Have a great weekend!

Don

County Loan Limits Increased for 2018!

Happy Friday!

Wednesday, November 29th, the Federal Housing Finance Agency (FHFA) announced updated county loan limits for 2018.

Fannie Mae and Freddie Mac employ the FHFA established loan limits, and recognized the newly increased limits (applicable to both Conforming and High Balance loan amounts) as shown below:

Conforming Loan Limit:

  • 1-Unit: $453,100
  • 2-Unit: $580,150
  • 3-Unit: $701,250
  • 4-Unit: $871,450

High-Cost Loan Limit:

  • 1-Unit: $679,650
  • 2-Unit: $870,225
  • 3-Unit: $1,051,875
  • 4-Unit: $1,307,175

Note: Maximum high-cost loan limits are not available in all counties.

If you’re interested in obtaining the new limits on a per county basis, Fannie Mae has provided an updated spreadsheet for 2018 which can be found https://www.fanniemae.com/singlefamily/loan-limits

This news presents a great opportunity for clients to refinance who recently used High Balance or Jumbo products and could benefit from an improved Conforming or High Balance rate! J

A blurb in a flyer or newsletter to your clients or farm could generate some interest and/or contact! 🙂

Have a great weekend!

Don

Why Buy Real Estate?

Happy Saturday!

YES, Why Buy Real Estate?

When you talk with a client and attempt to encourage them to buy real estate, whether it is their first home or a second home or an investment property what can you say that is convincing? When talking to a clerk, your auto mechanic, hairstylist, acquaintance or friend, what can you say or do that will captivate their attention or create a “NEED” to inquire further to get information that will absolutely “convince” them that they need to buy, “regardless of the market”?

There are only two aspects of this that really matter:

Shelter, or Financial.

[Read more…]

NEW California Real Estate Fees!

Happy Friday! (this one may require a happy hour!)

The California Senate passed Senate Bill No. 2 (“Building Houses and Jobs Act”) which the Governor signed into law.

Commencing January 1, 2018, the bill will impose a fee, except as provided below, of $75.00 to be paid at the time of recording of every real estate instrument, paper, notice required or permitted by law to be recorded, per each single parcel of real property, not to exceed $225.00 per transaction.

The bill defined “real estate instrument, paper or notice” broadly to include: deeds, grant deed, trustees deed, deed of trust, reconveyance, quit claim deed, assignment of deed of trust, request for notice of default, subordination agreement, notice of default, release or discharge, etc.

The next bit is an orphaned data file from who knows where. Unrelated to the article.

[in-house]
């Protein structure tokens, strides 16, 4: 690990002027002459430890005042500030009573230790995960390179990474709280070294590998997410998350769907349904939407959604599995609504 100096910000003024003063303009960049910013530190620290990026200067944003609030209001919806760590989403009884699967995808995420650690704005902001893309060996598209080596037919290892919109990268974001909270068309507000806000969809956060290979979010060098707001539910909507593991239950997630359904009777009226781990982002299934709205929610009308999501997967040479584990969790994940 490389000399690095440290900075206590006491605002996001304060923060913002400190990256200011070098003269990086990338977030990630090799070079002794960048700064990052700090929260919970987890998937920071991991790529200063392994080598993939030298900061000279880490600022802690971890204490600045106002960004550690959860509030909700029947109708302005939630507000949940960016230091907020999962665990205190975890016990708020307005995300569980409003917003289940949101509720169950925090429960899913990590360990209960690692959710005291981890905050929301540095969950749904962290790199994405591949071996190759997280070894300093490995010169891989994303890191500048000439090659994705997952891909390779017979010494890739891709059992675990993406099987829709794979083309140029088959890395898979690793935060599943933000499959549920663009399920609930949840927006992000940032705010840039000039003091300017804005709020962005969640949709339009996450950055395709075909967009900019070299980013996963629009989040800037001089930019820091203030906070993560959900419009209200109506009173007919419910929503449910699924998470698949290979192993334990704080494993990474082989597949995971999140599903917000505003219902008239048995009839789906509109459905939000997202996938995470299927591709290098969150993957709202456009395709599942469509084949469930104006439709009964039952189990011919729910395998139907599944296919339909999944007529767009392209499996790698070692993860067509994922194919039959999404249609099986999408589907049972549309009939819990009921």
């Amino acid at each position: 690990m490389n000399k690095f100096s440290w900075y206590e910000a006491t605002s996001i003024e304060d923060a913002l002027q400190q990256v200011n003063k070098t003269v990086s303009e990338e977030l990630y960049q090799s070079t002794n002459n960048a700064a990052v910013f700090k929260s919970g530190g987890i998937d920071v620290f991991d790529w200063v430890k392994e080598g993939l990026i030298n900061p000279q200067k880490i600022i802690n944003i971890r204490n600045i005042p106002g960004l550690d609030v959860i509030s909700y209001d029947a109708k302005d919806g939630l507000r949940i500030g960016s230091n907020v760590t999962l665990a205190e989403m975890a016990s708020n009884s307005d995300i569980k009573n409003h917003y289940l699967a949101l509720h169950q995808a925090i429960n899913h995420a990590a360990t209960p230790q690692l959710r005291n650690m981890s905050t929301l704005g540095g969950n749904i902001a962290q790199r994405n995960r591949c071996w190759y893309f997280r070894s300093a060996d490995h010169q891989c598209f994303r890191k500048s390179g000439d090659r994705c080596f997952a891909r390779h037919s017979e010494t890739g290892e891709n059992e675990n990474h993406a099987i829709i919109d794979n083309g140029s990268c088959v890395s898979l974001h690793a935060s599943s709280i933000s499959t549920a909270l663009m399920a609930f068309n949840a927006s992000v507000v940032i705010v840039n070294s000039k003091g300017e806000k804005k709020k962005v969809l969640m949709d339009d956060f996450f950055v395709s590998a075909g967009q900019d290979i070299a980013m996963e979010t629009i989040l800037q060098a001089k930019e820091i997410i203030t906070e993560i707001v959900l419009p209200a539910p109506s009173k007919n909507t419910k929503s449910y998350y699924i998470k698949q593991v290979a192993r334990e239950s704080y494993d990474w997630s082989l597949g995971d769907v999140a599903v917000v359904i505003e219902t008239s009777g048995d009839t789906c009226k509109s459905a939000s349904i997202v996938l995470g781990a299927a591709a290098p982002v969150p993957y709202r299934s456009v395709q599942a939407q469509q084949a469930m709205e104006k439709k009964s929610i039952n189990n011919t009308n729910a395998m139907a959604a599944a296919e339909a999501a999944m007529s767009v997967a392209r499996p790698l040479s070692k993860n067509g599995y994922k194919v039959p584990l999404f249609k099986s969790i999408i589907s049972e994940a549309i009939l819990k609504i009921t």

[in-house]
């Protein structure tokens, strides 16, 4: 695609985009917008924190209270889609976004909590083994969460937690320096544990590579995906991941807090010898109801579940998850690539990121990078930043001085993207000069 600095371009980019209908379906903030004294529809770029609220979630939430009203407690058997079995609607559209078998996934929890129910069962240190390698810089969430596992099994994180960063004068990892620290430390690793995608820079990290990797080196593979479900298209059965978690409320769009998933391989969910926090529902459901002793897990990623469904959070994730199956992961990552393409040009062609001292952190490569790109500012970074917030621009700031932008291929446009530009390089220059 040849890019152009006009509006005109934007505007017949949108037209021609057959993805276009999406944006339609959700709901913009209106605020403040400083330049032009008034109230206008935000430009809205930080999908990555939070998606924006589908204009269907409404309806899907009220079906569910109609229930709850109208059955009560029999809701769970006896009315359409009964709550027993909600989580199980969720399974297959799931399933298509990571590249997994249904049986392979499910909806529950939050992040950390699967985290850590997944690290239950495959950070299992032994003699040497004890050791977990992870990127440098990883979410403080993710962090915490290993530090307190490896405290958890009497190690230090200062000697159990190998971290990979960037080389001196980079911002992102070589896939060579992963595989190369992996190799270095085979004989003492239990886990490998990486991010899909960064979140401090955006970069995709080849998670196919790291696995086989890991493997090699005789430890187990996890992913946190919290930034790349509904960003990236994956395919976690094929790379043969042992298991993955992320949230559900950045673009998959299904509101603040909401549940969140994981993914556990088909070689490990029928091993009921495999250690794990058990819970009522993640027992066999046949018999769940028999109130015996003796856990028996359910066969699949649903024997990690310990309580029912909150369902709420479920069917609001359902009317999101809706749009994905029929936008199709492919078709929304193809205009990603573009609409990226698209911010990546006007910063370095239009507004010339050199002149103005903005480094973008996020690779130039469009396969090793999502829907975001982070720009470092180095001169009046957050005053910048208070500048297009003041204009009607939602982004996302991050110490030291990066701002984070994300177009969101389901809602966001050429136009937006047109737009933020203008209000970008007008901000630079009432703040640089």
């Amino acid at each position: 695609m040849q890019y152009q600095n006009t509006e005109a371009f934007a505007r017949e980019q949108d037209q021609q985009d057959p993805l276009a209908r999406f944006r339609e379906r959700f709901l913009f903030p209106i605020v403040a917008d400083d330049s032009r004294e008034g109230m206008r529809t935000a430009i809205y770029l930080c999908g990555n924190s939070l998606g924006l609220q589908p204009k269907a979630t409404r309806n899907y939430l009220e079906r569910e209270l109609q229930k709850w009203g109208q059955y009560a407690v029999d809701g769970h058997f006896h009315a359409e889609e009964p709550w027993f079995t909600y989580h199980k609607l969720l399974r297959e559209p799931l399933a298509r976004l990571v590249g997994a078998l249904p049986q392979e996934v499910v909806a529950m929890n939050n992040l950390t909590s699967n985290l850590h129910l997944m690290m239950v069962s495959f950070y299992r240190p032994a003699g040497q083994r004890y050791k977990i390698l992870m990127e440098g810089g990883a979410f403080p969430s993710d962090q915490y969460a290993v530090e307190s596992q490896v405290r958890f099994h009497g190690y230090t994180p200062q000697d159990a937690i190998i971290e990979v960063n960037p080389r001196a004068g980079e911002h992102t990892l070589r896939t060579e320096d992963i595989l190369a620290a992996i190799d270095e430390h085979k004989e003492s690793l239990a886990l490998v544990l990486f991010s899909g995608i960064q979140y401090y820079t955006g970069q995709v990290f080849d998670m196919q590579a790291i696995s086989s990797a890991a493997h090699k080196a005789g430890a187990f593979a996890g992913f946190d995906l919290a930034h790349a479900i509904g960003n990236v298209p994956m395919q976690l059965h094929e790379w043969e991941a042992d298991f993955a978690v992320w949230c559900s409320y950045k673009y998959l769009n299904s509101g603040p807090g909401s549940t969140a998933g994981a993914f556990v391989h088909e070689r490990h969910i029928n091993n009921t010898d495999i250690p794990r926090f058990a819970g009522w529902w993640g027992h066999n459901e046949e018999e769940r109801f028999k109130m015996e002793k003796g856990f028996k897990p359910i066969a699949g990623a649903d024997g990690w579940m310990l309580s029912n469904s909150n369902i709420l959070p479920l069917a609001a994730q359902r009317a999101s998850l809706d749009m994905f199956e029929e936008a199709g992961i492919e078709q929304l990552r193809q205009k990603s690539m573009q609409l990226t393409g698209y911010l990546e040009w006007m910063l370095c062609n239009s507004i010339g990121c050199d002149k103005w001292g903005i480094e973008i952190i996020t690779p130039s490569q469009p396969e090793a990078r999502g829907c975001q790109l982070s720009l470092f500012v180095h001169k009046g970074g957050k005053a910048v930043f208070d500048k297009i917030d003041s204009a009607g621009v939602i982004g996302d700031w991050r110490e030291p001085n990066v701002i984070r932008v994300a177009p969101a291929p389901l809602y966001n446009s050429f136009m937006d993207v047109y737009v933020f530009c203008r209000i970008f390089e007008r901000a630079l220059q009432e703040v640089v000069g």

The rule exempts: (1) transactions where a documentary transfer tax is imposed as defined in IRC 11911, and (2) any real estate instrument, paper, or notice recorded in connection with a transfer of real property that is a residential dwelling to an owner-occupier.

The rule contains several ambiguities which means that county recorders may interpret application of the rule differently. Some examples are:

** The rule doesn’t define “parcel.” Since the tax imposed is on a per parcel basis, does a piece of land with two APN numbers count as two parcels doubling the tax?

** The rule doesn’t define “transaction.” Since the tax is capped at $225.00 per transaction, if a lender needs to file a satisfaction of a loan that is paid off, is that a new transaction meaning a new tax?

** The rule doesn’t provide clarity on a transfer of real property as referenced in the exemption. Would a quit claim deed to remove a property out of a trust or add/remove a spouse count as a transfer permitting use of the exemption?

Considering the ambiguity in light of the 10% tolerances imposed by TRID, we as an industry foresee a significant cost as it relates to tolerances for recording fee in will provide further guidance as we move closer to January; however, I wanted everyone to be aware of the coming change.

This was from our compliance department this week and I will keep you posted from our end, but you may get additional clarification from CAR, title companies or your broker.

(My opinion, pure and simple: another subterfuge to find more money for out of control Sacramento government spending and “give aways” of hard earned tax-payer money)

All the best,

Don